By Athena Stavrou via SWNS
A woman born with just one full arm and leg who felt like an "outcast" has taken the modeling world by storm - appearing in Vogue and strutting the catwalk at London Fashion Week.
Jessica Ping-Wild, 25, was born with CHILD syndrome - an extremely rare genetic disorder that causes limb underdevelopment and inflamed skin with only 60 known cases worldwide.
It means she only had one full arm and leg which left her feeling like a "medical anomaly" as a child.
The condition left Jessica with a shortened left arm, and she is missing her leg on the left side of her body. She uses a prosthetic leg or a wheelchair but can move without both.
In her childhood and teenage years, Jessica said her condition made her feel like an "outcast" who "didn't have a place of belonging or anyone who understood."
However, when she began therapy in 2019, she started to understand that she "was allowed to take up space as a human being" and started a blog about her experiences.
In February 2022, she walked in her first runway show, for the adaptive brand Unhidden, and six months later, in September 2022, strutted her stuff at London Fashion Week for the sustainable designer, Sarah Regensburger.
She's also featured in several publications, including Vogue, Billboard, USA Today and on the cover of Flewid magazine.
Now she's determined to use her platform to improve the representation of disabled people in the media and to "normalize disabilities."
"My confidence has gone through some really high highs, and really low lows throughout my life," said Jessica, an influencer, from Chicago, Illinois, who now lives in London, UK.
"As a child, I didn't really consider myself disabled, I just did whatever I could. I didn't think of myself as different until I got older, and I realized people treated me differently.
"I felt like an outcast in the world, I didn't have a place of belonging or anyone who understood.
"I felt like a massive burden to everyone around me - my family, my friends, even my classmates.
"The amount of discrimination and ableism I've felt in my life is unreal.
"I felt like this was what life is, it was normal, and I'd just have to accept it, roll over and recognize that I'm less and don't deserve more than this.
"It wasn't until I went to therapy sessions in 2019 that I started to work on my mental health that I could see myself as a full-scale human being.
"I remember my therapist saying, 'you're a human being, you're allowed to take up space,' and that's stuck with me ever since.
"I started to slowly be more open about my disability and posting about it on my personal social media, but now it's grown into something much bigger.
"I have a good level of confidence now. I want to be the representation I needed as a kid and show people that disabilities are normal."
She uses the blog and her social media channels to share her experiences, educate and spread awareness of the disabled perspective, and inspire self-love and disability pride worldwide.
She is also a public speaker and has made an appearance on the UK TV show Embarrassing Bodies.
She said: "There's still a lack of understanding around people with disabilities.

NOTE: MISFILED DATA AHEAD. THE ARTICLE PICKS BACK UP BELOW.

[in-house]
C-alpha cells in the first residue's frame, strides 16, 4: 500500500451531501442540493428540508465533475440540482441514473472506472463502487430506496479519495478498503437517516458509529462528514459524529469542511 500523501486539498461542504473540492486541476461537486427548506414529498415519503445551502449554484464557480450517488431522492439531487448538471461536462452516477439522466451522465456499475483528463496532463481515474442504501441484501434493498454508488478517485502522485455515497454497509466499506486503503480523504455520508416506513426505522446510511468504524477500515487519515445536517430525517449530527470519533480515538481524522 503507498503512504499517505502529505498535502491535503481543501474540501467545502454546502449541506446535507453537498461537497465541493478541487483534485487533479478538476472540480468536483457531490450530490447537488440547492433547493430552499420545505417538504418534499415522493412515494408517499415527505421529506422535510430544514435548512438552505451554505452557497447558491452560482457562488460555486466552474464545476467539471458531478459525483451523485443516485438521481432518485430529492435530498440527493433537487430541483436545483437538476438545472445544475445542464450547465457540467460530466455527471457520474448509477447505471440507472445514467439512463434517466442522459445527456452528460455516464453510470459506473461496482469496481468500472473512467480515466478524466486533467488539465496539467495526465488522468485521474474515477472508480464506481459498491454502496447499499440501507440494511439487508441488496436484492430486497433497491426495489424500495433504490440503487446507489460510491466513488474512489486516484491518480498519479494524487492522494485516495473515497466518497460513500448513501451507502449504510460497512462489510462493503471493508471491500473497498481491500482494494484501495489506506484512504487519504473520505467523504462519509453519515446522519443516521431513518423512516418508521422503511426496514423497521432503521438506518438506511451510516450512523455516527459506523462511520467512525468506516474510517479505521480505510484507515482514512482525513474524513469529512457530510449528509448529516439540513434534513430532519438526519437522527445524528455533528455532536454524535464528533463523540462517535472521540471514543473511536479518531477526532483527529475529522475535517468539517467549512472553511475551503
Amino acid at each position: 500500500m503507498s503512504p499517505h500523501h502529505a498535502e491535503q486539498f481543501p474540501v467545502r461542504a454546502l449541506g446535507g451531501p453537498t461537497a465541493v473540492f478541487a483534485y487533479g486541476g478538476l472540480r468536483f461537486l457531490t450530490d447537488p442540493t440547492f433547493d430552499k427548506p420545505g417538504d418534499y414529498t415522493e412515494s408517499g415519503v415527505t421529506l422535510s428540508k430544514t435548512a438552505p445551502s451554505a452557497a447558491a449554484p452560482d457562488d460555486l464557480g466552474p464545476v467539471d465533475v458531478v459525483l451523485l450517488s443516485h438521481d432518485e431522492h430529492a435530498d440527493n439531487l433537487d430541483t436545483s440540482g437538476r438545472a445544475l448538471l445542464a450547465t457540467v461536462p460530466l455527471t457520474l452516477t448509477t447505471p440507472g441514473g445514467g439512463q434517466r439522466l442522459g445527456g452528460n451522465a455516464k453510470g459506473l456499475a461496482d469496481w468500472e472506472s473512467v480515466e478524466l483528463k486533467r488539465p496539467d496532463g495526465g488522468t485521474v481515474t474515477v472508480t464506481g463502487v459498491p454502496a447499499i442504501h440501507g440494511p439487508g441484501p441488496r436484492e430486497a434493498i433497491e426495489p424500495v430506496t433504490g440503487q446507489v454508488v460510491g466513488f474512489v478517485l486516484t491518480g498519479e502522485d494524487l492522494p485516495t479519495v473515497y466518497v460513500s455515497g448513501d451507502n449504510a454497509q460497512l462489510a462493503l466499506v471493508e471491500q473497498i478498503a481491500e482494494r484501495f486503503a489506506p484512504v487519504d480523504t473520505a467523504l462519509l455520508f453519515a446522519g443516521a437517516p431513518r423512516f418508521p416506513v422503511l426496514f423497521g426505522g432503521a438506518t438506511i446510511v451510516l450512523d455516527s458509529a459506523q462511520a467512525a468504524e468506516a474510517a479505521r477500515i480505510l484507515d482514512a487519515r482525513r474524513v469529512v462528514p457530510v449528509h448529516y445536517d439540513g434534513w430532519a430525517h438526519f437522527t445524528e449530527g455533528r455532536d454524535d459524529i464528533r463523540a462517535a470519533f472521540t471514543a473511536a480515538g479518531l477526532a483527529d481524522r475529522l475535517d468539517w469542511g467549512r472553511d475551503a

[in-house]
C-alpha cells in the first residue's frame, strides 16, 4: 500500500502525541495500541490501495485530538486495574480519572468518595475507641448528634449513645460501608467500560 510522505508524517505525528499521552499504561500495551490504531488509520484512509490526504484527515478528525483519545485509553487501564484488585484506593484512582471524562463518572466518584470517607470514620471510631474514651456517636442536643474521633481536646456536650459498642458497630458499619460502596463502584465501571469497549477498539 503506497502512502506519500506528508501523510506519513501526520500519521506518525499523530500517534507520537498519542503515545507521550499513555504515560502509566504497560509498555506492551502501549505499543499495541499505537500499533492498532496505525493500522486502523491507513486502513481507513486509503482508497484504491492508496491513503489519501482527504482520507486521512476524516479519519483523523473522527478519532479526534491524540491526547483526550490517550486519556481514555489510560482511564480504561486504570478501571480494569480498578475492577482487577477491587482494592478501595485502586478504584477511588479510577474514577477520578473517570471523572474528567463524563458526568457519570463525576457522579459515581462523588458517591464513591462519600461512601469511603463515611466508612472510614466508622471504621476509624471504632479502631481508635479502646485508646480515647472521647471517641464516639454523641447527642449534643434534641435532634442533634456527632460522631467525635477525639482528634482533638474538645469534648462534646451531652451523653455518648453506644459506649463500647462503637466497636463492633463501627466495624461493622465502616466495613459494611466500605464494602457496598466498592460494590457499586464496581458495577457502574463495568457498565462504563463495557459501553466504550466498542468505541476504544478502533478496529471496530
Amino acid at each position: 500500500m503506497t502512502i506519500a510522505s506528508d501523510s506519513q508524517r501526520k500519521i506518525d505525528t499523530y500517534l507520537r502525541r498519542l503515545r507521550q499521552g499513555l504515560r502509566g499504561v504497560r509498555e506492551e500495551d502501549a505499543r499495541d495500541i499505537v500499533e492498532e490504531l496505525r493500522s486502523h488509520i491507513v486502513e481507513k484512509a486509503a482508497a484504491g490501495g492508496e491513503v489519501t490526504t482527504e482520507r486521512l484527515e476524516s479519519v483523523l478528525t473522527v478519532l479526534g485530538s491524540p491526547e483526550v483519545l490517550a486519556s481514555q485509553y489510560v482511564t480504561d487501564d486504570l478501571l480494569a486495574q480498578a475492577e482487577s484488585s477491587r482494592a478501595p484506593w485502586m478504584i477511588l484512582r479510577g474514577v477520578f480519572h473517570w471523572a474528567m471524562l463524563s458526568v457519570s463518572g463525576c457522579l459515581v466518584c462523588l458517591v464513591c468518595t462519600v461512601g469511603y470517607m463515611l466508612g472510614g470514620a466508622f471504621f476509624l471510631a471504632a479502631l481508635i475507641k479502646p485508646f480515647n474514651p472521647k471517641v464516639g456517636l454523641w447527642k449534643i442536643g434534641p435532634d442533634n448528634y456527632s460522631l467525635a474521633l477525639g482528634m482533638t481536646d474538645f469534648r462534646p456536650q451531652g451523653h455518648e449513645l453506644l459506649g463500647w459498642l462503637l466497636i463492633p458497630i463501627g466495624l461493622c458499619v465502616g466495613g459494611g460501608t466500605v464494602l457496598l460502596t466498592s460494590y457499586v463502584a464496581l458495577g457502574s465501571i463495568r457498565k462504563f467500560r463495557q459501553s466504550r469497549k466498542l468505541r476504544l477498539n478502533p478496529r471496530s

"The biggest thing I wish more people understood is that disability is a natural part of the human condition - it's not something to be afraid of."
"People fear to do anything about disability - to even think about it because they don't want to think it's possible.
"It's not scary though, the scary thing is how little society cares about disabled people.
"I've experienced ableism throughout my life, it takes on many different forms.
"Sometimes it's as simple as not having access into a space, which in 2022 is unacceptable when there's so much technology.
"Then there's more direct attacks like people saying ableist slurs on the street, or more indirect stuff like strangers coming up to me, touching me and saying 'you're so brave' when I'm just trying to eat some food.
"The amount of people that will just come up to me, touch my shoulder and pray."
She added: "One of the reasons I think I had so much fear and frustrations in my childhood as a disabled person is because I didn't have any disabled role models to look up to.
"There were none in media, TV or professional roles like politicians so that was really hard for me.
"In some ways, I didn't even realize someone like me could have a future like the one everyone is shown growing up.
"I still dreamt of it, but I didn't know it was possible because I didn't see it.
"I want to be that representation I needed as a kid, whether that's my writing, speaking at a conference or on Instagram doing a silly dance.
"It's lit a fire under me to change the world, make a difference and show people that disabilities are normal.
"I've had such a positive response. I get messages almost every day telling me that my content has shown someone that it's OK for them to embrace who they are.
"My younger self would be in awe if they saw what my life looks like now.
"I'm living in London and living out my dream fairytale of getting to work in industries I never realized would be a possibility for me.
"When I think about it, I get very emotional, I'm living my dream whilst inspiring and educating others on something that is so important."
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